West Seattle, Washington
If you’re in Westwood or Gatewood or Sunrise Heights and wondering about all the commotion – a search is under way after a crash. We’ve been listening to the search on the scanner – a K-9 is involved, and the Guardian One helicopter just joined in, too. According to Ken, one car hit two parked cars in the 7900 block of 30th SW (map), and the people inside apparently left the scene. 11:46 PM UPDATE: Scanner indicates police are still searching within a radius of at least a few blocks. 11:51 PM: The helicopter’s leaving but ground search continues.
One day after we bumped into Community Harvest of Southwest Seattle founding director Aviva Furman between a cornfield and a future orchard, we found her again tonight at Eat Local Now! where she was honored with the Jeff Fairhall Local Food Hero Award. Aviva’s in our photo above with Bill Reiswig from Sustainable West Seattle, one of the groups that presented tonight’s 7th annual edition of the gala dinner/auction:
Though this year’s Eat Local Now! was in SODO, it had lots of West Seattle presence, not just because of presenting organizations like SWS and CoolMom.org, but also the food and beverages:
West Seattle-area flavors included Raven’s Brew coffee from Bird on a Wire Espresso, beer from Elliott Bay Brewery and Big Al Brewing, wine selected by Bin 41 (WSB sponsor), sustainable sushi by Chef Hajime Sato from Mashiko, sweet potato crab cakes by Fresh Bistro‘s Chef Dalis Chea, Red Beet and Butternut Squash Salad by Blackboard Bistro‘s Chef Jacob Wiegner:
And we could go on … those are just a few items from the menu (which even included Apple Honey Tarts by On Safari Foods‘ Pastry Chef Traci Knight, described as “local apples cooked with honey from the West Seattle Meadery”). Eat Local Now! also featured a silent auction benefiting SWS, CoolMom, and BALLE Seattle, with a long list of donations from three dozen businesses, many from West Seattle (as previewed here):
(As a co-sponsor of Eat Local Now!, we donated an item for the silent-auction too – a social-media how-to consultation.) One more note – when we caught up with SWS members promoting Eat Local Now! at the West Seattle Farmers’ Market last Sunday, they mentioned “the famous Eat Local Now! underwear” would be on sale too. We thought they were joking. Nope:
The Eat Local Now! gala also featured live music and speakers, and was sold out again this year – all 300 tickets gone by late morning today. Want to learn more about sustainable locally grown food? Check out the videos on the Eat Local Now! YouTube channel, produced by sustainability advocate Wendy Hughes-Jelen of High Point.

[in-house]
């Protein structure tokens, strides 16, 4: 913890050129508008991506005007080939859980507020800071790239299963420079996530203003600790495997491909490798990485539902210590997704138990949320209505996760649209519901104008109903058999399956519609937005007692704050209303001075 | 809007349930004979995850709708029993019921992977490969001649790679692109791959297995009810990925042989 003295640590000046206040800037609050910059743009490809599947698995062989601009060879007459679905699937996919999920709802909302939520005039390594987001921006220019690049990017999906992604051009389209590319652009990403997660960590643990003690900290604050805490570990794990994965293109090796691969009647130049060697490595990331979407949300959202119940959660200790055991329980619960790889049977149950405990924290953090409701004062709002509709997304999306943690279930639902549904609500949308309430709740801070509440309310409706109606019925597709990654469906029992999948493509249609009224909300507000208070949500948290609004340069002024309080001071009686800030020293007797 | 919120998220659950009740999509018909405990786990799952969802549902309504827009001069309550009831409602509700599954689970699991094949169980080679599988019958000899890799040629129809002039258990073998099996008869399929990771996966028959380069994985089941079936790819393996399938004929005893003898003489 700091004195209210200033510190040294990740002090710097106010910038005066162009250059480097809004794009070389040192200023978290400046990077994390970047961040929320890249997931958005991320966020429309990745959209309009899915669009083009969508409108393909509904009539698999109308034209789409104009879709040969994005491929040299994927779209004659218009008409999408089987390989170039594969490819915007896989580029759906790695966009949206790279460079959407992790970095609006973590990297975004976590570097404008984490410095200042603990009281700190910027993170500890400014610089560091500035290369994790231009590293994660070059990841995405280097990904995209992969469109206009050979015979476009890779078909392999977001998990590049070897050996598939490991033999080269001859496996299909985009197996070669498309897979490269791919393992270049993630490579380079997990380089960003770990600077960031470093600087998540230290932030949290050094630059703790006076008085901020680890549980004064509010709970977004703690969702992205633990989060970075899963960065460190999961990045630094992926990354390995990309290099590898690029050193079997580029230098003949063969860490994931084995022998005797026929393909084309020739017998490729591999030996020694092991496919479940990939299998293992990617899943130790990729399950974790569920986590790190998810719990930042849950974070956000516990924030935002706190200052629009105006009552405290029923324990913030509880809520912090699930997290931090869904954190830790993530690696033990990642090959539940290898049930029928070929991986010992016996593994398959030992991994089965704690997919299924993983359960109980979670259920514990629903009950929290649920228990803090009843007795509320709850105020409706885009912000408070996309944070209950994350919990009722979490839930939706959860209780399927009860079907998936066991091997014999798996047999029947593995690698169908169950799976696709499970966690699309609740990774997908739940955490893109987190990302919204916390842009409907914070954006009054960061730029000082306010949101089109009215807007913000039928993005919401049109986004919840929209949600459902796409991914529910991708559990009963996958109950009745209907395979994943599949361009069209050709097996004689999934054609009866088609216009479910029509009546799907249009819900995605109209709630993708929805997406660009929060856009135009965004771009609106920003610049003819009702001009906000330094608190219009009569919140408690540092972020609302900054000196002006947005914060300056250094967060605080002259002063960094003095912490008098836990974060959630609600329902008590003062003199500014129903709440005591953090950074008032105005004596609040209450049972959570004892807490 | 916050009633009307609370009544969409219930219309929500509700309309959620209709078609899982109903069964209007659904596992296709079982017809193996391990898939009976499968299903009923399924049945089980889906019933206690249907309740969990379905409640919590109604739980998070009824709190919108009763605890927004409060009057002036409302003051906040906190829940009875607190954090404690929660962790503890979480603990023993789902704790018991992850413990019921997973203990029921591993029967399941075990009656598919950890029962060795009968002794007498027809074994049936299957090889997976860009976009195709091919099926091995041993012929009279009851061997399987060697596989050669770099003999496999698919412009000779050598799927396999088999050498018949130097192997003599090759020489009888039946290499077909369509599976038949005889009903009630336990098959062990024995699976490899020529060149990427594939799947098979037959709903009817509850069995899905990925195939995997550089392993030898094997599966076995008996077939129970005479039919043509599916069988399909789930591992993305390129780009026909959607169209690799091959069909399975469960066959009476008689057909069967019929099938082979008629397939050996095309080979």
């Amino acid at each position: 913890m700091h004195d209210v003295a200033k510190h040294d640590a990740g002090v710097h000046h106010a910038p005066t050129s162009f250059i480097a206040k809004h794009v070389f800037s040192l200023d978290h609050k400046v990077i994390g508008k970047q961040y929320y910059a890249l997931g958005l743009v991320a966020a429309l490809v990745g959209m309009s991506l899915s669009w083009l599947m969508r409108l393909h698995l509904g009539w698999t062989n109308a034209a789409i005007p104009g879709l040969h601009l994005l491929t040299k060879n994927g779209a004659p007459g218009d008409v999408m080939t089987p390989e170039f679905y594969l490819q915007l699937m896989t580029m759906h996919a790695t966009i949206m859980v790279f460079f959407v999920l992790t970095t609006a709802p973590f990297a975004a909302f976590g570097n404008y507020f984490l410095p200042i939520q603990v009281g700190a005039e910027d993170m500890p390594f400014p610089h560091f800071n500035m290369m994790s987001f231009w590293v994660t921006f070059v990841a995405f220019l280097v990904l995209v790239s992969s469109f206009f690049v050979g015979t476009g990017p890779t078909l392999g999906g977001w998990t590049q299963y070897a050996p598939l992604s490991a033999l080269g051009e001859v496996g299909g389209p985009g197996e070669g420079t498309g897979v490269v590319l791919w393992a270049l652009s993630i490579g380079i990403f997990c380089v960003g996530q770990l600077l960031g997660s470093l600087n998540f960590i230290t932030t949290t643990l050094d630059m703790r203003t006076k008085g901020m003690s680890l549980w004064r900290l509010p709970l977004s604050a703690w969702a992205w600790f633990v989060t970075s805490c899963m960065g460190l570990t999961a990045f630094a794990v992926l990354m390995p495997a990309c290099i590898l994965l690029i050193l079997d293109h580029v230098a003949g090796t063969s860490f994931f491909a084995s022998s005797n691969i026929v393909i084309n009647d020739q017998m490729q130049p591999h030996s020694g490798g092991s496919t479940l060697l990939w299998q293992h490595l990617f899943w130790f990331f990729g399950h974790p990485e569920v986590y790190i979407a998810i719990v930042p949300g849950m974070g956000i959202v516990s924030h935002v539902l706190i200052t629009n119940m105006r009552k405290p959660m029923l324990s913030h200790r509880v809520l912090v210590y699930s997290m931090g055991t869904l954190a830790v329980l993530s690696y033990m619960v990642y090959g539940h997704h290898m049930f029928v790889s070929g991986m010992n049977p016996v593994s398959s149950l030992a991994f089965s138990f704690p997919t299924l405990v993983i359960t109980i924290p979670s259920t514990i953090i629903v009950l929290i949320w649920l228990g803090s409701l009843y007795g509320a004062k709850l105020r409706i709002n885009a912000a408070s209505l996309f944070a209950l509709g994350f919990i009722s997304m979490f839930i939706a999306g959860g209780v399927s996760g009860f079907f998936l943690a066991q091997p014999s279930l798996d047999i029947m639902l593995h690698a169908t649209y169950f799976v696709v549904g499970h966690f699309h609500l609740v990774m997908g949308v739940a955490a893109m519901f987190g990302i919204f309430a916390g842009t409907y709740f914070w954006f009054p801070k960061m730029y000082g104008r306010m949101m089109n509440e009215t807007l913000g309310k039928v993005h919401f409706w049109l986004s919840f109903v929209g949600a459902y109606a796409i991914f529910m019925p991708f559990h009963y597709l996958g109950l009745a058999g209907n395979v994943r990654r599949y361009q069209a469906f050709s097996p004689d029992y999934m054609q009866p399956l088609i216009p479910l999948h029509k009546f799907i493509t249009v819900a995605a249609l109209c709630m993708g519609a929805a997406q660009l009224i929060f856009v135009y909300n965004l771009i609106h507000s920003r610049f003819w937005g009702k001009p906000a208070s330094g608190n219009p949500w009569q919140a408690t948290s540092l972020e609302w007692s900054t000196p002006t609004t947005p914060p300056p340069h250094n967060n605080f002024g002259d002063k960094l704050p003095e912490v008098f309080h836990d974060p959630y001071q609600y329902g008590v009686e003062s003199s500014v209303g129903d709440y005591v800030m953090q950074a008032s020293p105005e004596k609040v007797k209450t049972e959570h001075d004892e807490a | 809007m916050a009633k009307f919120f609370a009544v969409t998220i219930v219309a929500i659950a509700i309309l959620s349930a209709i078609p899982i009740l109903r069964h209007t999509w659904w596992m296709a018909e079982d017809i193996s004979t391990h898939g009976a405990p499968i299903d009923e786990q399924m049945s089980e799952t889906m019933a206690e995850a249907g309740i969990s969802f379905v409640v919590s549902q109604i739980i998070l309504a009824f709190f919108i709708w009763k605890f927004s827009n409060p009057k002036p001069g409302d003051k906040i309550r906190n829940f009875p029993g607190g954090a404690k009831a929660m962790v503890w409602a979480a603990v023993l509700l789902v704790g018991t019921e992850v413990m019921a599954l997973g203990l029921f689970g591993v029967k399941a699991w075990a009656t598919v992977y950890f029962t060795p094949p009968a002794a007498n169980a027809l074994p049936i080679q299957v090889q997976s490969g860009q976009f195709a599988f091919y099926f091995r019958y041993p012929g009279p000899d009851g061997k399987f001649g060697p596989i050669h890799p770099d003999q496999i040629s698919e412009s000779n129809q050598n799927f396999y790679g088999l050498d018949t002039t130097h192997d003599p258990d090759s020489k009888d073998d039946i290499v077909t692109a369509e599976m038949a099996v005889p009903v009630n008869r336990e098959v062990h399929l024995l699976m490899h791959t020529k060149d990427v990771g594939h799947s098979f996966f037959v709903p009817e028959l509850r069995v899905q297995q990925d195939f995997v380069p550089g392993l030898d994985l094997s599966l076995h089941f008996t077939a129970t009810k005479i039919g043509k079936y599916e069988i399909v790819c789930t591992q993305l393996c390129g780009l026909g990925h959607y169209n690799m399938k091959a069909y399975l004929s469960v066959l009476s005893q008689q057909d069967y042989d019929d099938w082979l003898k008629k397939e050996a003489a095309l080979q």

West Seattle writer Georgie Bright Kunkel doesn’t just have a way with words online and on paper – she’s a stand-up comedian, too, one decade short of a full century on Earth. Never seen a 90-year-old comedian? This Sunday’s your chance, during “Tea With Georgie” at the Admiral Theater. Georgie tells us she’s also thrilled to be able to show a big-screen clip during the event – from her appearance on “Oprah” in 1989 with husband Norman Kunkel (who died a year and a half ago), to whom she’s dedicating her Sunday show, calling him her “muse.” All seats in The Admiral are just $10 for the show (buy tickets online here), and she notes, “There will also be a surprise bit with a young improv comic friend of mine.” 2 pm this Sunday. (Photo courtesy Georgie Bright Kunkel)
… and now the party’s moved on to three of those boutiques where you can do late-night shopping till ten: Carmilia’s, Sweetie (also featuring items from Edie’s), and Clementine (also featuring items from Coastal).
Announced tonight by WSDOT: The next weekend shutdown of the Alaskan Way Viaduct for its semiannual inspections will be October 16-17, 6 am-6 pm each of those days. If you’re interested in a close-up look at The Viaduct during the closure, WSDOT is offering walking tours on the 16th, between 9:30 am and 12:30 pm, and you have to sign up in advance: E-mail email@example.com or call 888-298-5463.